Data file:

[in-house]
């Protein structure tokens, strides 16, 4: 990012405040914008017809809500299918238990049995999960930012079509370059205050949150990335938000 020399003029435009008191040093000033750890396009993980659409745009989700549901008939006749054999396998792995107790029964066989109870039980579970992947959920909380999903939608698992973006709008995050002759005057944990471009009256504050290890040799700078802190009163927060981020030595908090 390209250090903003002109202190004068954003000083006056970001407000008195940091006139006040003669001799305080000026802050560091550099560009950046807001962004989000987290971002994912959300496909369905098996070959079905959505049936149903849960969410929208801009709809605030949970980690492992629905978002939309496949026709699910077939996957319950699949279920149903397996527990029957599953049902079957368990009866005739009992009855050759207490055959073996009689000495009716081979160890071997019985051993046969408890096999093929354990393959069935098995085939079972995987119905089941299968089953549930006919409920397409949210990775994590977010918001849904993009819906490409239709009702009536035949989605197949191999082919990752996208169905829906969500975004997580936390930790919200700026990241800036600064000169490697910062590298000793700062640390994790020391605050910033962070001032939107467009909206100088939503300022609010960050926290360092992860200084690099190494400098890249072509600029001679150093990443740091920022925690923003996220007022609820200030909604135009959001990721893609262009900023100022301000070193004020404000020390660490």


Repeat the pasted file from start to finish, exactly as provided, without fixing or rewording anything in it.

[in-house]
């Protein structure tokens, strides 16, 4: 990012405040914008017809809500299918238990049995999960930012079509370059205050949150990335938000 020399003029435009008191040093000033750890396009993980659409745009989700549901008939006749054999396998792995107790029964066989109870039980579970992947959920909380999903939608698992973006709008995050002759005057944990471009009256504050290890040799700078802190009163927060981020030595908090 390209250090903003002109202190004068954003000083006056970001407000008195940091006139006040003669001799305080000026802050560091550099560009950046807001962004989000987290971002994912959300496909369905098996070959079905959505049936149903849960969410929208801009709809605030949970980690492992629905978002939309496949026709699910077939996957319950699949279920149903397996527990029957599953049902079957368990009866005739009992009855050759207490055959073996009689000495009716081979160890071997019985051993046969408890096999093929354990393959069935098995085939079972995987119905089941299968089953549930006919409920397409949210990775994590977010918001849904993009819906490409239709009702009536035949989605197949191999082919990752996208169905829906969500975004997580936390930790919200700026990241800036600064000169490697910062590298000793700062640390994790020391605050910033962070001032939107467009909206100088939503300022609010960050926290360092992860200084690099190494400098890249072509600029001679150093990443740091920022925690923003996220007022609820200030909604135009959001990721893609262009900023100022301000070193004020404000020390660490």